# Linear Interpolation Question

• May 15th 2009, 03:19 PM
mhartman
Linear Interpolation Question
Hello:
The formula: y1 * (1-x) + y2 * x is a Linear Interpolation formula. I am trying to understand if this formula will yield the middle values between two points such as: Point 1: (5,10 ) and Point 2: (20,15)

Would this be the diagonal line connecting these two points. If so, is "x" the range value from x1 to x2?. I am trying to code this in a computer function to test.

Mark
• May 15th 2009, 11:24 PM
Linear interpolation
Hello mhartman

Welcome to Math Help Forum!
Quote:

Originally Posted by mhartman
Hello:
The formula: y1 * (1-x) + y2 * x is a Linear Interpolation formula. I am trying to understand if this formula will yield the middle values between two points such as: Point 1: (5,10 ) and Point 2: (20,15)

Would this be the diagonal line connecting these two points. If so, is "x" the range value from x1 to x2?. I am trying to code this in a computer function to test.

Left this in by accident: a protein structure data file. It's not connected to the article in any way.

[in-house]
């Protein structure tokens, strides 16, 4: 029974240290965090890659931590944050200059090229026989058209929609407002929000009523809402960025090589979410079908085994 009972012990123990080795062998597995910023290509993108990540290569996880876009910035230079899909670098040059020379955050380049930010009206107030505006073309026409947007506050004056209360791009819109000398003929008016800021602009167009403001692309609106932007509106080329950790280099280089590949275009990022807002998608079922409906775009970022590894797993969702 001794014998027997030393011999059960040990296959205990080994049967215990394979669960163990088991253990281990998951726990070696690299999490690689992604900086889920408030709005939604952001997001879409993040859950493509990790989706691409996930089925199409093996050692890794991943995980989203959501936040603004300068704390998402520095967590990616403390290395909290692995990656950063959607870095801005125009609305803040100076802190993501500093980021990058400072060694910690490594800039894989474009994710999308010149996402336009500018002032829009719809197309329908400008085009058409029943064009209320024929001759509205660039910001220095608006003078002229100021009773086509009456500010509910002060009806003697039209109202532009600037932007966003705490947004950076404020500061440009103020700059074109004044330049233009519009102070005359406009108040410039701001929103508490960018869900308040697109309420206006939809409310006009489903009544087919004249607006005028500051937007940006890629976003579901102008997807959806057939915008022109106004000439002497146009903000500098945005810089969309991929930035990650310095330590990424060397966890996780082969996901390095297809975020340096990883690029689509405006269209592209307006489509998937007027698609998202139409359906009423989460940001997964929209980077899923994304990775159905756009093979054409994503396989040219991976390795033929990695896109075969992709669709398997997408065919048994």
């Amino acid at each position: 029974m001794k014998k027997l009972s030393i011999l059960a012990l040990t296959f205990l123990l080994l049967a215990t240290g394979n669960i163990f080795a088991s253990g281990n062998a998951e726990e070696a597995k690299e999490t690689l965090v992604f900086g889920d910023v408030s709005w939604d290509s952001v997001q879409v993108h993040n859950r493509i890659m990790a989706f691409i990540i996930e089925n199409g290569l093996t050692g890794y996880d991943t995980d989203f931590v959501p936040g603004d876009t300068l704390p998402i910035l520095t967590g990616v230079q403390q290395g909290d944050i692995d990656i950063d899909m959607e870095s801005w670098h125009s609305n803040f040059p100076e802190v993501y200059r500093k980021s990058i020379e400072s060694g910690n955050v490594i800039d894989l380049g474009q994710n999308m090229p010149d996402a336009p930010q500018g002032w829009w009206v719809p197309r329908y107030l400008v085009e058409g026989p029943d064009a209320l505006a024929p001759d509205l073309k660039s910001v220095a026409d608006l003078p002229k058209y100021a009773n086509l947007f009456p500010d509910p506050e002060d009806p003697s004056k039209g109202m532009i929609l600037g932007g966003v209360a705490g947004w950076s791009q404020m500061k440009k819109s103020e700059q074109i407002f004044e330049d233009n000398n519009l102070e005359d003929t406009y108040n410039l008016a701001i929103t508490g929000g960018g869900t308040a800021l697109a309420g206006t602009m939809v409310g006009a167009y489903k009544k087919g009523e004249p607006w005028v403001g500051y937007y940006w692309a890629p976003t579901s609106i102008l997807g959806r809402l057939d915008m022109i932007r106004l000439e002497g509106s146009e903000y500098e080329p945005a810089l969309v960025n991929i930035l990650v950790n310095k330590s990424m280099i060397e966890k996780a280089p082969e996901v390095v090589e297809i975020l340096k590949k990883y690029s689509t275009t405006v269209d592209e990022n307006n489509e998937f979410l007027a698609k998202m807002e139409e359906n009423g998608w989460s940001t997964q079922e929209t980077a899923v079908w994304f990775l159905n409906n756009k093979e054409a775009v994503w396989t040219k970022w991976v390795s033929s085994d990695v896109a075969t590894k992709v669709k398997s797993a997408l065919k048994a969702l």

Mark

I'm not sure where the formula you quote comes from, but this may help.

The midpoint of the line joining the points $(x_1,y_1)$ and $(x_2, y_2)$ is

$\Big(\frac{x_1+x_2}{2}, \frac{y_1+y_2}{2}\Big)$

So in the example you quote, it will be $\Big(\frac{5+20}{2}, \frac{10+15}{2}\Big) = (12.5, 12.5)$.

The equation of the line joining these points is:

$\frac{y-y_1}{y_2-y_1}=\frac{x-x_1}{x_2-x_1}$

which can be re-arranged as:

$y = y_1 + (x-x_1)\frac{y_2-y_1}{x_2-x_1}$

which gives you the linear interpolation formula that will calculate the value of $y$ for any value of $x$ in the interval $(x_1, x_2)$. So, for example, in the interval you quote, if you want the value of y when $x = 13$, it's

$y = 10 + (13-5)\frac{15-10}{20-5} = 10 + 8\times\frac{1}{3}= 12\tfrac23$